Holocaust survivor Avraham Shdeour grew up in Czechoslovakia and was deported to Auschwitz at the age of 14. In his testimony, he describes the following event:
My father pulled me into a group of men who were praying, and I suddenly realized that I had forgotten how to pray, that the words of the Shema Yisrael had escaped me. I, who had known all the tefillot by heart since I was a young boy – mincha, ma'ariv [evening prayer], shacharit and also the tefillot of Shabbat – suddenly could not recall a word. I felt terrible. I said to my father, "I want to daven [pray], but I cannot, I can't remember the tefillot." He tried to recite them with me, and suggested that I repeat after him, but I felt I couldn't. I repeated, "Father, I want to daven," and he answered, "Daven however you can, a tefillah from the heart, a tefillah that you feel you can say"...
From the testimony of Avraham Shdeour, YVA 0.3/4503
Avraham's inability to remember the words of the prayers that he had been so well versed in before arrival at the camp indicates the severity of the trauma he experienced upon entering the camp and becoming a prisoner. You may want to discuss with the students the way his father addressed the issue.
Group 6Group 6
Holocaust survivor Avraham Lidovsky from Baranowichi fled the ghetto and joined a partisan unit. He described his experiences in his diary:
We were twenty-four Jews together, nineteen young men and five young women, with seventeen rifles and grenades among us. Our ashen hut was hidden in the shadows of a dense wood of pine trees, deep in a thick shady forest. [...] A dull yellow light glows through the curtain hung across the small window, from the small gloomy flame burning inside the hut. The small iron heater is burning, hot as fire, to the sounds of the Jewish melodies and folk songs. We are seated on ledges, everyone in their own position; one has his legs folded under him, another leans on his hand... Quiet, heartfelt melodies pour forth from our throats. Lazar conducts the chorus.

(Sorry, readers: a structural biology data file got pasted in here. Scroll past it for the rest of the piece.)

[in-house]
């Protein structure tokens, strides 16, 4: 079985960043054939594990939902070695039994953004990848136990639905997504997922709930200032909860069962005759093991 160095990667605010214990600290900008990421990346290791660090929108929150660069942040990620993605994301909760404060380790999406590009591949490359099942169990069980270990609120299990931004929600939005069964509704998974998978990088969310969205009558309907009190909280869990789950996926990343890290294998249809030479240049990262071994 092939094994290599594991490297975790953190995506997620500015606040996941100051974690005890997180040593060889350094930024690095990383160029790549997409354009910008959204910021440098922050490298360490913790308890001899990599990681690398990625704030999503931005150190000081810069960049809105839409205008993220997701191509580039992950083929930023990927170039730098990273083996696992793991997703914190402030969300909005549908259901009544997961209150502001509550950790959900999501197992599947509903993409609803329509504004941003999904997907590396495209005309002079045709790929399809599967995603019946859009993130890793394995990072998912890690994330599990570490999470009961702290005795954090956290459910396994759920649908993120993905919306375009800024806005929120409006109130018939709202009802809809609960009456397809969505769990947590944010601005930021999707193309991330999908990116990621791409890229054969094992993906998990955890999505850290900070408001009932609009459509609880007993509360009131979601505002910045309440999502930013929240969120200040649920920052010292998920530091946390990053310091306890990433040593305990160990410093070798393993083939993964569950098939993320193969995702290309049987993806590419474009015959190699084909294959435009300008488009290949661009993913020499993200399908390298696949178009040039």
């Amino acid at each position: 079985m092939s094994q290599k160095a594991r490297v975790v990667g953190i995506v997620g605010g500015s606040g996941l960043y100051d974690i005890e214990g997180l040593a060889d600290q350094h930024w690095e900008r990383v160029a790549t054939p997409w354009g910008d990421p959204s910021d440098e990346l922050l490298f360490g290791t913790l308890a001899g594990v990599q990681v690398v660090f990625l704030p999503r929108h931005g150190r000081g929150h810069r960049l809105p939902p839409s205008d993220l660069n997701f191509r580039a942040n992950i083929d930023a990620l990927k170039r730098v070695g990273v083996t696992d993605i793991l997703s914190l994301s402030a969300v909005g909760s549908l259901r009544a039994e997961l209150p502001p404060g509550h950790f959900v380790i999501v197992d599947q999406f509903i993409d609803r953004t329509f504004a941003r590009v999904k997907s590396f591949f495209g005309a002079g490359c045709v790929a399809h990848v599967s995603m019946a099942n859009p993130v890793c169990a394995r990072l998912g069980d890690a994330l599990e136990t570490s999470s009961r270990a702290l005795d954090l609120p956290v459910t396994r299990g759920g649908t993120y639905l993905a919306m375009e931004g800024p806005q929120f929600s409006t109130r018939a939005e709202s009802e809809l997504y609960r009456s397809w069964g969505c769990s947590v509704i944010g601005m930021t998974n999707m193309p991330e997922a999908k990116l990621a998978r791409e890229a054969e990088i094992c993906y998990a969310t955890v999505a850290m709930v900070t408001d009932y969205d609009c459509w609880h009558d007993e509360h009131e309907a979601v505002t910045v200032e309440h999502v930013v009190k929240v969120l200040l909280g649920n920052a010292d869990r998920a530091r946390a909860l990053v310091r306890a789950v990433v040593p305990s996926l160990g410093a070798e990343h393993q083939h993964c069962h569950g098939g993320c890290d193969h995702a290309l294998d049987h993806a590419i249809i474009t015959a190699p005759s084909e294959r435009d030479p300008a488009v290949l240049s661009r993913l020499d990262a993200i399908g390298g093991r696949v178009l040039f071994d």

"Comrades, it is Erev Shabbat, let us now sing Avinu Malkeinu [a prayer said on the High Holidays, here used in irony as Shabbat is normally a time of joy]."
All immediately begin singing Avinu Malkeinu. The Jewish melodies break forth until the early hours, echoing among the great branches of the trees; it almost seemed as if the people wished for the trees to join us in song. From time to time, the sentry would come in to remark, "Lower your voices, comrades." We sing with such passion that for a short while we forget that we are in the forest; it seems to us that we are sitting in our homes around the table on Friday evening, singing zmirot, as in days gone by.
Avraham Lidovsky, In the Forests: Notes of a Jewish Partisan (Heb.) (Tel Aviv: Hakibbutz Hameuchad, 1946), pp. 134-135.
The following prayer was composed at Bergen-Belsen. Pesach [Passover] 1944 was approaching, and the rabbis in the camp were grappling with the difficult issue of issur chametz [the prohibition of eating leavened foods on Passover]. On one hand, the eating of chametz is prohibited on Pesach, but how could they possibly issue an injunction against eating chametz given the poor physical condition the Jews were in? Due to the dire circumstances, Rabbi Salomon Levinson composed the following tefillah with a heavy heart.
Before eating chametz, one should say with meaning:
"Father in heaven, it is revealed before You that our will is to do Your will, and to celebrate Passover by eating matzah [unleavened bread] and by abstaining from eating chametz. Alas, our hearts are filled with anguish, for our servitude prevents us [from fulfilling these commandments], and we find ourselves in mortal danger. We are ready and willing to fulfill Your commandment to “live by them” (Leviticus 18:5) – and not to die by them – and also to obey the warning, “Take heed to yourself and guard yourselves well.” Therefore, we beseech You to grant us life, sustain us and speedily redeem us, that we may observe Your commandments, do Your Will and serve You wholeheartedly. Amen."